By Jean d’Amour Mugabo
Rwanda is heading into polls early September to elect members of the senate, according to the National Electoral Commission (NEC).
NEC Executive Secretary Charles Munyaneza told Pan African Visions on Thursday that the exact dates of the elections are yet to be fixed but will be communicated soon.
“Senatorial elections will be held early September. I would remind the citizens that they are not general elections but concerns electoral colleges,’ he said.
Munyaneza added, however, that NEC has to inform the general public about the senate’s elections and its responsibilities as the Upper House of the bicameral Parliament.
“We have started a voter education programme. We have prepared training manuals, we have trainers’ teams around the county and we have concluded the training of trainers. They are all around teaching the citizens. We also want to put in place a particular plan for media communications,” he said.
Rwanda’s senate consists of 26 members and 30% seats must go to women as stipulated by the Constitution of 2003 amended in 2015.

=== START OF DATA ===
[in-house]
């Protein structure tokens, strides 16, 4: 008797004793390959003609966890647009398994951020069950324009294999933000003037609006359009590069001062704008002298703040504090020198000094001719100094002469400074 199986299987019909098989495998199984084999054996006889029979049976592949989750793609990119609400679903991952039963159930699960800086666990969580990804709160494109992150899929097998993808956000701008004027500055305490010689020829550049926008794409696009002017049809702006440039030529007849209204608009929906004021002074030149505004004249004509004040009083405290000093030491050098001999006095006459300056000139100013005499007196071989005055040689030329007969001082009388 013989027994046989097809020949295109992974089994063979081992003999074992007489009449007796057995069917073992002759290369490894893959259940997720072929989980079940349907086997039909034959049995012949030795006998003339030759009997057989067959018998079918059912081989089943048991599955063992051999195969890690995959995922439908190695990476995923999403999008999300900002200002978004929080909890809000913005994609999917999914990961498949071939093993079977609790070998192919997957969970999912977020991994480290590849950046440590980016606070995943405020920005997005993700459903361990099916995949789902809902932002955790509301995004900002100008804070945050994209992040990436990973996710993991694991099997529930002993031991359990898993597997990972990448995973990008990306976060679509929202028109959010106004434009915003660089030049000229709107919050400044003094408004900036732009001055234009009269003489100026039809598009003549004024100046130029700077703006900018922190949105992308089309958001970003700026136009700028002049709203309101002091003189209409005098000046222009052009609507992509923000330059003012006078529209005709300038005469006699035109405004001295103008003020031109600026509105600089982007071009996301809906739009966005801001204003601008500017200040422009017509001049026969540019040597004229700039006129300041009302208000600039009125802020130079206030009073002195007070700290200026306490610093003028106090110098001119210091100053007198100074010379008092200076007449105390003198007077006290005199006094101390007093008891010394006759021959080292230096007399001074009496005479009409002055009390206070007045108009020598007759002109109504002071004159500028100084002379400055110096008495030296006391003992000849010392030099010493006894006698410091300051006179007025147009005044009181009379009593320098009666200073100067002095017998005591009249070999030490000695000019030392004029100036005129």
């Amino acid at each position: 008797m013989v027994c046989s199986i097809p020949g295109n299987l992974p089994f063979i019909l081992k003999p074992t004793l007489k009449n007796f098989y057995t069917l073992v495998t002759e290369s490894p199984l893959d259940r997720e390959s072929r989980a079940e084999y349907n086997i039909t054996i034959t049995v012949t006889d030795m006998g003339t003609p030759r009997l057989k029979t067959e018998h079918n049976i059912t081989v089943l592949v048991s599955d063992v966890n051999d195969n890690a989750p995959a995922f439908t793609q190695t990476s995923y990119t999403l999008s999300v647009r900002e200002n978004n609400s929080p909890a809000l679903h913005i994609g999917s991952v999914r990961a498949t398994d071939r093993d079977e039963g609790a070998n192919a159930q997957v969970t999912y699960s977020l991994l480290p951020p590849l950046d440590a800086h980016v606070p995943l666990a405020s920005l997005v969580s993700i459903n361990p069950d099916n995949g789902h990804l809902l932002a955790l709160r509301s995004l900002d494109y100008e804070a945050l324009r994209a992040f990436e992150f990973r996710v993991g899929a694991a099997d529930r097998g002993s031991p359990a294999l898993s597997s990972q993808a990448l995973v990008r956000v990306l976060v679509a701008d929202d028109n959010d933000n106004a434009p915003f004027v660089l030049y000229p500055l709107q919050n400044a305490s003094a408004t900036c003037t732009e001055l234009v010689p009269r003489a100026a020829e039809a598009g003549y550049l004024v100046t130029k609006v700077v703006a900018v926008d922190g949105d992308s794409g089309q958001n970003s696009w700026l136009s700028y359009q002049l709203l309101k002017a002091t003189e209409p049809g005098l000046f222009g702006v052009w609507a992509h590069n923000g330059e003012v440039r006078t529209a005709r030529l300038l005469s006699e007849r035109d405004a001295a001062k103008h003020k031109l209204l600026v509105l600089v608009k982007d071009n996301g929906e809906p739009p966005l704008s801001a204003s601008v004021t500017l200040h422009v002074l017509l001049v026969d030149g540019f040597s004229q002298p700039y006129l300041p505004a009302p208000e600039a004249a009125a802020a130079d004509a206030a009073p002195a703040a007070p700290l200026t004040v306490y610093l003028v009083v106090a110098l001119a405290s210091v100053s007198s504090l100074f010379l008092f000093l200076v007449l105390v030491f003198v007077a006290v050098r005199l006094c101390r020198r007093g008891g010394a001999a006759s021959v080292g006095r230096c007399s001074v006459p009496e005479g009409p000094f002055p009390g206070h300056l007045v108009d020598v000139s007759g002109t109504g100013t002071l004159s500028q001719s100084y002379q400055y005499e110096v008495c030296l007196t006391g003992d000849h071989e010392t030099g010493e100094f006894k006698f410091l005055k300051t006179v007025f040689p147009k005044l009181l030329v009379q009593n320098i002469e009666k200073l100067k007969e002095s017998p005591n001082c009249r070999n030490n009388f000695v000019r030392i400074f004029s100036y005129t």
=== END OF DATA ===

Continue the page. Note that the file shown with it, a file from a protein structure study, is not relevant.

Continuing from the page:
Article 80 states that among the 26 senators, 12 are elected by specific electoral colleges in accordance with the national administrative entities, eight are appointed by the President of the Republic, four senators are designated by the forum of political organisations while two seats go to academician community.
Elected and appointed senators serve a five-year term renewable once.
The Senate in particular monitors the application of fundamental principles specified in Article 10 and that of the provisions of Articles 56 and 57 of the Constitution.
Powers of the Senate in legislative matters include voting on the revision or amendment of the Constitution; organic laws; laws approving international treaties and agreements on armistice, peace, accession to international organisations; and laws on defence and national security.
Rwanda’s senatorial elections follow the general elections of the Lower House parliamentarians held in September 2018 in which the ruling Rwanda Patriotic Front (RPF) and allied six parties won 74% equivalent to 40 seats out of 53 contested for in the general elections.
Liberal Party (PL) and Social Democratic Party (PSD) respectively won 9% and 7% equivalent to five and four seats. Two opposition parties, Democratic Green Party of Rwanda (DGPR) and PS-Imberakuri, secured each two seats in the Lower House, after winning 5% ballots as the minimum Constitutional requirement for a party or independent candidate to enter the Parliament.